National mineral assessment tract AK-SE17 (Synorogenic-synvolcanic Ni-Cu)

Tract AK-SE17
Geographic region Southeastern, AK
Tract area 1,324sq km
Deposit type Synorogenic-synvolcanic Ni-Cu
Deposit age Jurassic

Estimates

Confidence Number of
deposits
90% 0
50% 1
10% 3
5% 8
1% 13

Estimators: Brew, Taylor, Jachens, Koch, Grybeck, Drinkwater, Barnes, Drew

Rationale

Explained by David A. Brew
On the choice of deposit models
This model (Page, 1986) was selected because it best fit the combination of tectonic environment, deposit mineralogy, and host rocks of this tract and its subtracts. There was some discussion, though, as the fit isn't perfect!
On the delineation of permissive tracts
This tract includes the tracts designated as 09JU, 04MF, 10MF, 01SI, and 08SI by Brew and others (1991, 1996). Those tracts, and therefore this composite tract, were delineated by a combination of criteria: (1)
distribution of known deposits of this type, (2) distribution of geologic map units considered to be permissive for this deposit type, and (3) geophysical signature. Re (1): Each of the subtracts of this composite tract contains deposits or occurrences of the type assigned to the deposit model. Re (2) The boundaries of the permissive map units are the delineating factors. Re (3): Each of these subtracts have known significant
geophysical anomalies.
Important examples of this type of deposit
Examples of this deposit type include Bohemia Basin, on Yakobi Island (subtract 01SI), Brady Glacier (subtract 09MF, no undiscovered deposits estimated for this tract, however), and Mertie Lode (subtract 09JU).
On the numerical estimates made
Significant numerical estimates were made only for the areas considered to be most like Brady Glacier (subtract 04MF at Mt. Fairweather) and Bohemia Basin (subtract 01SI). In both of those areas it was estimated that there was a 0.5 probability of one or more deposits and lesser probabilities of more deposits. Other areas were considered to have only lower probabilities. For the entire tract, the mineral resource team estimated the minimum number of undiscovered deposits, consistent with a tonnage and grade model of Singer, and others (1986), to be:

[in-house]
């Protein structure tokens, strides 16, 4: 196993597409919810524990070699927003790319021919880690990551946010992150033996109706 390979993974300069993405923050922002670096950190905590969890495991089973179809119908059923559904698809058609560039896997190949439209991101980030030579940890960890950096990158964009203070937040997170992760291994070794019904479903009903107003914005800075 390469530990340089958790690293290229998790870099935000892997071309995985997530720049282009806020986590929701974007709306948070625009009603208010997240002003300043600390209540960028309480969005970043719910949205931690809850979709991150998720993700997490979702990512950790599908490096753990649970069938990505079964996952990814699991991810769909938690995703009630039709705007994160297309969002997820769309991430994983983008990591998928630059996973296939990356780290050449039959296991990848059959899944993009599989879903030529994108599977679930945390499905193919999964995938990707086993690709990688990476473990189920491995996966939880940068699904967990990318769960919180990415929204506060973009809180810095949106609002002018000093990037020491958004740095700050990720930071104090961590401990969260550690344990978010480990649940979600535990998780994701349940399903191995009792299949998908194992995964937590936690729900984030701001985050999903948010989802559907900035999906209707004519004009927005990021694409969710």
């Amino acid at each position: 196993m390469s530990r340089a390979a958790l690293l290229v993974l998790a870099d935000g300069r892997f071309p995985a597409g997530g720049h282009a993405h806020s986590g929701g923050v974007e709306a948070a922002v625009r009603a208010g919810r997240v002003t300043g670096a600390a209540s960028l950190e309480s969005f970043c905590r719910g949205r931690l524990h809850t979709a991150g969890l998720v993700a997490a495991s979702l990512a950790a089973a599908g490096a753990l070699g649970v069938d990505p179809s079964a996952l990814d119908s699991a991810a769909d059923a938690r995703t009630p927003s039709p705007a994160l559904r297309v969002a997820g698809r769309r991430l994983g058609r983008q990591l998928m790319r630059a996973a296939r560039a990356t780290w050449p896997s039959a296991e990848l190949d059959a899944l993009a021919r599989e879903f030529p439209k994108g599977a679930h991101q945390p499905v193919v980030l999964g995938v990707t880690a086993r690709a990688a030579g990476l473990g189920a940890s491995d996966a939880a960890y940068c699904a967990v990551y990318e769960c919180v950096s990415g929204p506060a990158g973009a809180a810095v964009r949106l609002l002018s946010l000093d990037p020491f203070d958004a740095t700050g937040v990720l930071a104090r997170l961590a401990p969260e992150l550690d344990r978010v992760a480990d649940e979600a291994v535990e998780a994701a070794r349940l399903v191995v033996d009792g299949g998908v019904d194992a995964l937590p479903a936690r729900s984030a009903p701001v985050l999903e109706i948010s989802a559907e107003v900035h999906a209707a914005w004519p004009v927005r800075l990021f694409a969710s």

Percentile 90 50 10 5 1
Estimated number of deposits 0 1 3 8 13
References
Brew, D.A., 1993, Regional geologic setting of mineral resources in southeastern Alaska, in Godwin, L.H., and Smith, B. D., eds., Economic mineral resources of the Annette Islands Reserve, Alaska: U.S. Dept. of the Interior, Bureau of Indian Affairs, Division of Energy and Mineral Resources Publication, p. 13-20.
Brew, D.A., Drew, L.J., and Ludington. S.D., 1992, The study of the undiscovered mineral resources of the Tongass National Forest and adjacent lands, southeastern Alaska: Nonrenewable Resources, v. 1, no. 4, p. 303-321.
Brew, D.A., Drew, L.J., Schmidt, L.M., Root, D.H., and Huber, D.F, 1991, Undiscovered locatable mineral resources of the Tongass National Forest and adjacent areas, southeastern Alaska: U.S. Geological Survey Open-File Report 91-10, 370 p., 15 maps at 1:250,000, 1 map at 1:500,000, 11 figs.
Brew, D.A., and Drinkwater, J.L., 1991, Tongass Timber Reform Act Wilderness Areas supplement to U.S. Geological Survey Open-File Report 91-10 (Undiscovered locatable mineral resources of the Tongass National Forest and adjacent lands, southeastern Alaska): U.S. Geological Survey Open-File Report 91-343: 56 p.
Brew, D.A, Grybeck, D.J., Taylor, C.D., Jachens, R.C., Cox, D.P., Barnes, D.F., Koch, R.D., Morin, R.L., and Drinkwater, J.L., 1996, Undiscovered mineral resources of southeastern Alaska—Revised mineral-resource-assessment-tract descriptions: U.S. Geological Survey Open-File Report 96-716, 131 p.; one map, scale 1:1,000,000.
Page, N.J., 1986, descriptive model of synorogenic-synvolcanic Ni-Cu: in Cox, D.P., and Singer, D.A., eds., Mineral deposit models: U.S. Geological Survey Bulletin 1693, p. 28.
Singer, D.A., Page, N.J., and Menzie, W.D., 1986, Grade and tonnage model of synorogenic-synvolcanic Ni-Cu: in Cox, D.P., and Singer, D.A., eds., Mineral deposit models: U.S. Geological Survey Bulletin 1693, p. 28-31.

Geographic coverage

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